“I think the fact that she’s a child makes the figure much more endearing.” 

Visbal was particularly moved by an image of young girl wearing a cape and posing beside the statue. 

“The whole project is about girl power,” she said. “I love that phrase, because it makes us a lot stronger if we are in unison.” 

Anne McNally, SSGA’s head of public relations for North America, told CNNMoney that the group has a permit that allows the statue to remain in place for one week, but that they are seeking an extension that would keep “Fearless Girl” in place for a month. 

“After that, it’s up to the city,” she said. “We would be very supportive of a permanent installation as a piece of art.”

What are your thoughts on the statue?

Motivation Monday – Undefeated 

2

Motivation Monday – Keep Moving Foward

5

Artsy Fartsy – Freedom from want by Norman Rockwell

1

rockwell_thanksgiving_sm

Freedom from Want, also known as The Thanksgiving Picture or I’ll Be Home for Christmas, is the third of the Four Freedoms series of four oil paintings by American artist Norman Rockwell. The works were inspired by United States President Franklin D. Roosevelt‘s 1941 State of the Union Address, known as Four Freedoms.

The painting was created in November 1942 and published in the March 6, 1943 issue of The Saturday Evening Post. All of the people in the picture were friends and family of Rockwell in ArlingtonVermont, who were photographed individually and painted into the scene. The work depicts a group of people gathered around a dinner table for a holiday meal. Having been partially created on Thanksgiving Day to depict the celebration, it has become an iconic representation of the Thanksgiving holiday and family holiday gatherings in general.

Three generations circle the food—a nuclear family more rarely seen today, but still existing in some hearts and minds as an ideal. (If Rockwell were painting now in 2013, what might that modern American family look like racially or even in terms of sexual orientation?) From the lower right corner, in the finest Renaissance tradition of painting, a young man looks out at you directly—the classic challenge to the viewer posed by the painter and his painting. His smile asks you to join in with the wonder at the bounty set before them, but is that all it asks? After more than a decade of overseas wars draining of us blood and treasure and an economic downturn further depleting our reserves of good will and thankfulness, that young man’s smile reminds us that the Thanksgiving thanks are not necessarily for abundant protein and four kinds of vegetables. Instead, the thankfulness is for having each other and the enduring capacity of people to free one another from all kinds of want—physical, emotional, and even spiritual.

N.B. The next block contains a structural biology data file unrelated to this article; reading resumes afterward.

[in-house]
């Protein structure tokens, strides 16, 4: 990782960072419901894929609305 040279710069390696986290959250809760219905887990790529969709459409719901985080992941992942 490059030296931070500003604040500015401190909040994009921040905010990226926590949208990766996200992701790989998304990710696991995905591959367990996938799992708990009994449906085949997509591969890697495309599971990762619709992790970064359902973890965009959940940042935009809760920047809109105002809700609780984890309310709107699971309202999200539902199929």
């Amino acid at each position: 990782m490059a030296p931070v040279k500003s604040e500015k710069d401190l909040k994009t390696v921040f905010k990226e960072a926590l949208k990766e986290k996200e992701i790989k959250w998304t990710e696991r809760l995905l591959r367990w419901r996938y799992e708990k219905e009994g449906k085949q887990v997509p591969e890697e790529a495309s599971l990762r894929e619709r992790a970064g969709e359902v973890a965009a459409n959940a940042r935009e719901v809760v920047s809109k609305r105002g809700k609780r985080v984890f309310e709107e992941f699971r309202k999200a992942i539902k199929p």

Credit: Wikipedia

Motivation Monday – Just Do It by Shia LaBeouf

2

MAKE UP TO $1,000 OR MORE A WEEK W/ BEING A LYFT DRIVER 

Image result for ladies of lyft

ENTER THIS REFERRAL CODE WHEN APPLYING: SISYPHUS1

Artsy Fartsy – Christina’s World by Andrew Wyeth – What are your thoughts on the piece?

3

Image result for famous fall art pieces

Christina’s World is a 1948 painting by American painter Andrew Wyeth, and one of the best-known American paintings of the middle 20th century. It depicts a woman lying on the ground in a treeless, mostly tawny field, looking up at a gray house on the horizon; a barn and various other small outbuildings are adjacent to the house.

This tempera work, done in a realist style called magic realism, is currently on display at the Museum of Modern Art in New York, as a part of its permanent collection.

Many people think it is a story of pain and struggle. I chose to believe she is looking for hope trying to get up and carry on.

What are your thoughts on the piece?

Fun Facts:

1. THERE WAS A REAL CHRISTINA. 

The 31-year-old Wyeth modeled the painting’s frail-looking brunette after his neighbor in South Cushing, Maine. Anna Christina Olson suffered from a degenerative muscular disorder that prevented her from walking. Rather than using a wheelchair, Olson crawled around her home and the surrounding grounds, as seen in Christina’s World

2. OLSON’S SPIRIT INSPIRED WYETH’S MOST POPULAR PIECE. 

The neighbors first met in 1939 when Wyeth was just 22 and courting 17-year-old Betsy James, who would later become his wife and muse. It was James who introduced to Wyeth to the 45-year-old Olson, kicking off a friendship that would last the rest of their lives. The sight of Olson picking blueberries while crawling through her fields “like a crab on a New England shore” inspired Wyeth to paint Christina’s World

“The challenge to me was to do justice to her extraordinary conquest of a life which most people would consider hopeless,” he wrote. “If in some small way I have been able in paint to make the viewer sense that her world may be limited physically but by no means spiritually, then I have achieved what I set out to do.” 

Credit: Mental Floss

Motivation Monday – Follow your Heart

3

image